Today, the case against second-wave feminists has done a 180, and they’re condemned as insufficiently intersectional compared with their present-day counterparts. Suddenly, ’70s feminism isn’t radical enough. In a smart, considered piece for Catapult about popular feminism’s blind spot with regard to class, the writer Kashana Cauley acknowledges second-wave feminism’s “success in passing Title IX, providing women access to a broader variety of jobs, liberalizing divorce laws, and establishing women’s studies programs in universities,” but describes it as “focused predominantly on middle-to-upper class white housewives who wanted to do more fulfilling work than cooking and cleaning.” This made me bite my lip because Cauley is a writer I admire and because I agree wholeheartedly with her larger point that feminism should pay more attention to economic inequality and reproductive rights and less to glitzy symbolism. I just don’t agree that second-wave feminism’s track record is so meagre.

It’s true that white women were second-wave feminism’s most visible spokeswomen, and some of those women—particularly Betty Friedan—strove to keep the movement’s image as mainstream and middle-class as possible; Friedan’s aversion to showing any association with lesbians was a notorious flashpoint. In her famous 1984 denunciation of Freidan’s The Feminine Mystique, Bell Hooks wrote: She did not discuss who would be called in to take care of the children and maintain the home if more women like herself were freed from their house labor and given equal access with white men to the professions. She did not speak of the needs of women without men, without children, without homes. She ignored the existence of all non-white women and poor white women. All true, but Friedan did not and does not define the feminist thinking and activism of her time. Somehow, in the intervening years, Friedan’s approach has been conflated with all of second-wave feminism, which is fantastically inaccurate.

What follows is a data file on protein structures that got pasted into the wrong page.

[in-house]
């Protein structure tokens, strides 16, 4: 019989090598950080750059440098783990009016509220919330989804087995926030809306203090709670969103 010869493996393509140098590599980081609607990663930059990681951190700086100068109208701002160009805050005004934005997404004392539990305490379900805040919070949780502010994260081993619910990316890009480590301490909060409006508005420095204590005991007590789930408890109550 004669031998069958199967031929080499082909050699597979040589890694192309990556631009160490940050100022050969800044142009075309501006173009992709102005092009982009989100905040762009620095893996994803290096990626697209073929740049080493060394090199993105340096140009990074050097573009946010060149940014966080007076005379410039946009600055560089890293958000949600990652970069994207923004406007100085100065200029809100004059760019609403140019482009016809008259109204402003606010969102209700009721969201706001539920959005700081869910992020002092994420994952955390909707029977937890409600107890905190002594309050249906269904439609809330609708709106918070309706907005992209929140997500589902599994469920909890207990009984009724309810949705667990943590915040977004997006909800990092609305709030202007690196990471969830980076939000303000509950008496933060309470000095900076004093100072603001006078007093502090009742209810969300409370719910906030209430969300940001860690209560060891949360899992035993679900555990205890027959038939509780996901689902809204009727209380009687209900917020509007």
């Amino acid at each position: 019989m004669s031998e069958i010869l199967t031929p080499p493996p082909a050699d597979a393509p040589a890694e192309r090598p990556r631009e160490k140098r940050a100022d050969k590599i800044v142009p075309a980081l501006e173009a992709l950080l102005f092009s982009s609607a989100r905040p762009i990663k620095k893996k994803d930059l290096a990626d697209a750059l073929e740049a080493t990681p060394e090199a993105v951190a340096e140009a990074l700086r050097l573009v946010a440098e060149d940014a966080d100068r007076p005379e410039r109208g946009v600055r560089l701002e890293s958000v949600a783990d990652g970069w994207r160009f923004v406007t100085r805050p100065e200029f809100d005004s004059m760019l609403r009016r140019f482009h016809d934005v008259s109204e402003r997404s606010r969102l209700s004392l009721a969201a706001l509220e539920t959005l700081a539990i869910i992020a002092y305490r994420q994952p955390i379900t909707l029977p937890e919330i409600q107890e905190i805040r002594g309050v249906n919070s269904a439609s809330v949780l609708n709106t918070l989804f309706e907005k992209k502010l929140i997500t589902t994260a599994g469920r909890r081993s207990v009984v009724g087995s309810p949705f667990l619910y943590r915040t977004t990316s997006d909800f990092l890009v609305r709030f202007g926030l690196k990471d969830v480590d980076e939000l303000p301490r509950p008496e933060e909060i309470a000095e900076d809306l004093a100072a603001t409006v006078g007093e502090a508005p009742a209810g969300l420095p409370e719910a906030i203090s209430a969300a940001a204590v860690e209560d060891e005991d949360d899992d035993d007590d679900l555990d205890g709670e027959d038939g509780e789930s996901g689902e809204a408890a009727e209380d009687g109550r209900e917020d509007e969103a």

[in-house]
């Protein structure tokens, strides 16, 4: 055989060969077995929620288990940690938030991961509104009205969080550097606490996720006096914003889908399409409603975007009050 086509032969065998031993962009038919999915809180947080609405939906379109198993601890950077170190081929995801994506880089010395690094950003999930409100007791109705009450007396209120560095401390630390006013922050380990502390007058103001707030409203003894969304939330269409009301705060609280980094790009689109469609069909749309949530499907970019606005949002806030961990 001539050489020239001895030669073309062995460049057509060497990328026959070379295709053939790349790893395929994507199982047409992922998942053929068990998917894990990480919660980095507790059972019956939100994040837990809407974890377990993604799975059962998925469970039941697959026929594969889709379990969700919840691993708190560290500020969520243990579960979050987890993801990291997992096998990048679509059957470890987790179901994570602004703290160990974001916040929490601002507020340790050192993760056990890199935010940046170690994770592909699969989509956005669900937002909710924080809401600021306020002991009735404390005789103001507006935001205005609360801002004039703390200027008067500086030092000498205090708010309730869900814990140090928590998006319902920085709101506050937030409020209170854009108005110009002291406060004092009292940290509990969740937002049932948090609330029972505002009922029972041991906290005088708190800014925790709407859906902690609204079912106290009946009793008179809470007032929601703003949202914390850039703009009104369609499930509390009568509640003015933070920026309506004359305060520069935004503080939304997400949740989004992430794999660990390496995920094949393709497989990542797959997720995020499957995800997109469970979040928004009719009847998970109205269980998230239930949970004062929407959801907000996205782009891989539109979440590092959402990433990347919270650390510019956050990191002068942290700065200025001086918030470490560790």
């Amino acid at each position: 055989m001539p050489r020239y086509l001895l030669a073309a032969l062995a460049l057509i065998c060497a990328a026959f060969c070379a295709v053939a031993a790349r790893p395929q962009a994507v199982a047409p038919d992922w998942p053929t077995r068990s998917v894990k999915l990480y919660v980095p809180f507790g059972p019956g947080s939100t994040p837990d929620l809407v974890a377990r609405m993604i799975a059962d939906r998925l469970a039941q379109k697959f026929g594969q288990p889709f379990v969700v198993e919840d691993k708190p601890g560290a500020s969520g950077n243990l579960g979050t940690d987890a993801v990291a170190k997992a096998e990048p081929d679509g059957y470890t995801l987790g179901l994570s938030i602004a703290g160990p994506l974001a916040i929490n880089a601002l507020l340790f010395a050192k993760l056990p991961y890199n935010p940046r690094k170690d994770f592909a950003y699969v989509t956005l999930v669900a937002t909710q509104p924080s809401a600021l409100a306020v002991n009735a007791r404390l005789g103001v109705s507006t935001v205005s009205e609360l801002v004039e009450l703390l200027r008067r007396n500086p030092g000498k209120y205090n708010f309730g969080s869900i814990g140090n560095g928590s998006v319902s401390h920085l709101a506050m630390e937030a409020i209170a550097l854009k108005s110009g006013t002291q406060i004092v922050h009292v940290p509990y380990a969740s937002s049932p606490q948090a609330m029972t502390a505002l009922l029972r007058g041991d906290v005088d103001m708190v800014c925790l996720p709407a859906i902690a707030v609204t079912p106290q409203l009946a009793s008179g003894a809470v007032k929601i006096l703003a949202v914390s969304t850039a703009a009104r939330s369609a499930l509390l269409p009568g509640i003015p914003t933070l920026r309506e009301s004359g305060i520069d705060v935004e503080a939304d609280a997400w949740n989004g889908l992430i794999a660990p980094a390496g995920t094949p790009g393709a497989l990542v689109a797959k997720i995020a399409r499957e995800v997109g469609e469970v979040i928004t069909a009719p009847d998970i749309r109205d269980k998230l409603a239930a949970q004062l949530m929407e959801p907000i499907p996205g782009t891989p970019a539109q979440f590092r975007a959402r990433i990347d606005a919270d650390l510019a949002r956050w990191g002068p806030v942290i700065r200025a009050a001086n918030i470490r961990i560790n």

A great corrective for this myopia is the fascinating anthology Dear Sisters: Dispatches From the Women’s Liberation Movement, edited by Rosalyn Baxandall and Linda Gordon, a collection of broadsides, cartoons, manifestos, and other documents written, mimeographed, and published in the thick of things. The contents range from hot denunciations of sexism in various leftist political movements to foundational papers on feminist approaches to work, education, economics, politics, health, family, sexuality, reproductive rights, and gendered violence. It’s an eye-opener. The women who wrote these documents considered themselves revolutionaries and were far more likely to call for “the disarming of and community control of the police” and “free, humane competent medical care” than to urge other women to lean in. Feminism in the ’60s and ’70s was a lot more than just the National Organization for Women.

Rest: It’s fashionable to critique the myopia of 1970s feminists. But it’s also wrong. (slate)

[This is one of the more balanced responses to the current second wave backlash that I’ve seen.]

"Friedan’s approach to feminism has been conflated with all of the second wave, which is fantastically inaccurate" - @magiciansbook